15. Interpret a confidence interval in context.
  16. Explain how sample size affects standard error and the width of a confidence interval.
  17. Demonstrate an understanding of the central limit theorem.
  18. Determine whether the conditions are met for the chosen method to be valid.


  1. Recognize when and why statistical tests are needed.
  2. Specify null and alternative parameters based on a question of interest, defining relevant parameters.
  3. Demonstrate an understanding of the concept of statistical significance.
  4. Recognize that the strength of evidence against the null hypothesis depends on how unlikely it would be to get a statistic as extreme just by random chance, if the null hypothesis were true.
  5. Use technology to generate a randomization distribution, and realize that it will be centered around the null parameter value.
  6. For a given sample and null hypothesis, describe the process of creating a randomization distribution.
  7. Use a randomization distribution to calculate a p-value.
  8. Connect the definition of a p-value to the motivation behind a randomization distribution.
  9. Distinguish between one and two-tailed tests in stating the alternative hypothesis and calculating the p-value.
  10. Interpret a p-value.
  11. Make a formal decision in a hypothesis test by comparing the p-value to the significance level.
  12. State the conclusion to a hypothesis test in context.
  13. Recognize that two types of errors can occur, and interpret false positives (Type I) and false negatives (Type II) in context.
  14. Recognize a significance level as the tolerable chance of getting a false positive (making a Type I error).
  15. Explain the problem of multiple testing and publication bias.
  16. Recognize that statistical significance is not always the same as practical significance.
  17. Make a less formal statement about the strength of evidence in a p-value.
  18. Determine the decision for a two-tailed hypohtesis test from the corresponding confidence interval.
  19. Use technology and the normal or t-distribution to calculate a p-value for tests for means, difference in means, proportions, difference in proportions, correlation, and slope.
  20. Use the normal or t-distribution, the standard error formulas, and the formula (statistic - null value)/SE to calculate a p-value for tests for means, difference in means, proportions, difference in proportions, correlation, and slope.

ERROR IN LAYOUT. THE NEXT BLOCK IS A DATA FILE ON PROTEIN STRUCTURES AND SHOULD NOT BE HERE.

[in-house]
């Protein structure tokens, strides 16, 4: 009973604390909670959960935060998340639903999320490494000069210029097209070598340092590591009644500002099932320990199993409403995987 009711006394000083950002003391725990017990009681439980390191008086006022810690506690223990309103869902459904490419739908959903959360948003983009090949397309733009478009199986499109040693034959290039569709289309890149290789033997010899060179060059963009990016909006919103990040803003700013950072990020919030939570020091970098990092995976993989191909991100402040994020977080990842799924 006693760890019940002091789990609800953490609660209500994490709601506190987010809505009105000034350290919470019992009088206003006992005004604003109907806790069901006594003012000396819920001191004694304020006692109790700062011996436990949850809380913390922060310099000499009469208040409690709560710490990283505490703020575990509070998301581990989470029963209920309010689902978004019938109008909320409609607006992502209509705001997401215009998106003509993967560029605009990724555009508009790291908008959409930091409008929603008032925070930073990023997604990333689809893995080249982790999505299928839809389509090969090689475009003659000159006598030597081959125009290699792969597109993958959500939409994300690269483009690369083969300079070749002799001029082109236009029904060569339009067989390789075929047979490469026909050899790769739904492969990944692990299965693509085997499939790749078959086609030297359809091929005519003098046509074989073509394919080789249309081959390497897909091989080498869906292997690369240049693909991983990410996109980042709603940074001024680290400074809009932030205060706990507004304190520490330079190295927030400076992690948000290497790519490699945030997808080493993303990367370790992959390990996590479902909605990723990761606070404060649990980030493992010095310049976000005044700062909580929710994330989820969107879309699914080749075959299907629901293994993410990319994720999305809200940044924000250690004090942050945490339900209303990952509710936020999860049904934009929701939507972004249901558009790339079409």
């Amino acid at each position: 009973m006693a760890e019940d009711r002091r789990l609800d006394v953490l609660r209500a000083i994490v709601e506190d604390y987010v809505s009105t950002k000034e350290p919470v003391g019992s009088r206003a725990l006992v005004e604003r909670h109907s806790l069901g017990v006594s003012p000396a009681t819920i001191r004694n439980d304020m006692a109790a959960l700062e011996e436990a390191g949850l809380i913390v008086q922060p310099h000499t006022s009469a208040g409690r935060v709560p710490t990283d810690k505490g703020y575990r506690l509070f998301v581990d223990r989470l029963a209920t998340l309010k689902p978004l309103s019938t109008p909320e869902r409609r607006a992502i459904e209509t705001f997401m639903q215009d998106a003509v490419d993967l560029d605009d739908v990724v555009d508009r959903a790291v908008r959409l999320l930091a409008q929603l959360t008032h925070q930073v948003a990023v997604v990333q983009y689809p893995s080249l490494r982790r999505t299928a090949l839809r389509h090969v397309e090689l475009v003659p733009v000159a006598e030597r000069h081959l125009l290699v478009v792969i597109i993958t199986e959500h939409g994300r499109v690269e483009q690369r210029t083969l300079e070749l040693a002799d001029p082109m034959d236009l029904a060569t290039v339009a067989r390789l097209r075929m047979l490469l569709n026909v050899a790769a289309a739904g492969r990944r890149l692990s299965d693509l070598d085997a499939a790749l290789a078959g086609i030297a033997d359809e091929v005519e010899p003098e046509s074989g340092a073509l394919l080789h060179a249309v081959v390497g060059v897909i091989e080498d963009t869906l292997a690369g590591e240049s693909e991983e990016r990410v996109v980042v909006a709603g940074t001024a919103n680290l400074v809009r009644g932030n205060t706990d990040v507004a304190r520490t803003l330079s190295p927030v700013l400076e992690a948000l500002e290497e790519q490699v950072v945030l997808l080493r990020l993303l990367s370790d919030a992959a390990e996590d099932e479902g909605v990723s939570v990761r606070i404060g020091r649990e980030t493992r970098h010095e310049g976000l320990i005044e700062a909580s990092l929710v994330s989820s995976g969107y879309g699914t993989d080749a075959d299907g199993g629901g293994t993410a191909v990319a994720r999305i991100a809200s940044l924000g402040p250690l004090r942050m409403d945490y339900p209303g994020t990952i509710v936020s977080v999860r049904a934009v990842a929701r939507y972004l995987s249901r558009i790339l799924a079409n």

21. Determine whether a chi-square goodness of fit test or a chi-square test for association is appropriate to answer a question of interest.
  22. State hypotheses for a chi-square goodness-of-fit test for one categorical variable and for a chi-square test for association for two categorical variables.
  23. Calculate the test statistic for a chi-square goodness-of-fit test and a chi-square test for association both with and without technology.
  24. Use a randomization distribution or a chi-square distribution to calculate a p-value for a chi-square test.
  25. State the conclusion in context for a chi-square goodness-of-fit test and a chi-square test for association.
  26. Determine whether the conditions are met to use a normal, t, or chi-square distribution for inference.
  27. Conduct a hypothesis test from start to finish for a variety of different situations.
  28. Determine whether a confidence interval, a hypothesis test, both, or neither is most appropriate for answering a question of interest.


  1. Use technology to find the regression line for two quantitative variables, giving the equation and plotting the line on a scatterplot.
  2. Calculate predicted values from a regression equation.
  3. Interpret the slope (and intercept, when appropriate) of a regression line in context.
  4. Calculate residuals and visualize residuals on a scatterplot.
  5. Beware of extrapolating when making predictions, fitting a line to nonlinear data, and the effect of outliers.
  6. Recognize the importance of plotting your data.
  7. Check a scatterplot for obvious violations of the assumptions of simple linear regression.
  8. Construct a confidence interval and test a hypothesis about the slope in a linear regression model.
  9. Compute (with technology) and interpret R2 in a regression model.
  10. Use technology to fit a multiple regression model.
  11. Interpret coefficients in a multiple regression model, recognizing that care should be taken when interpreting coefficients of predictors that are strongly associated with each other.
  12. Use a multiple regression model to make predictions.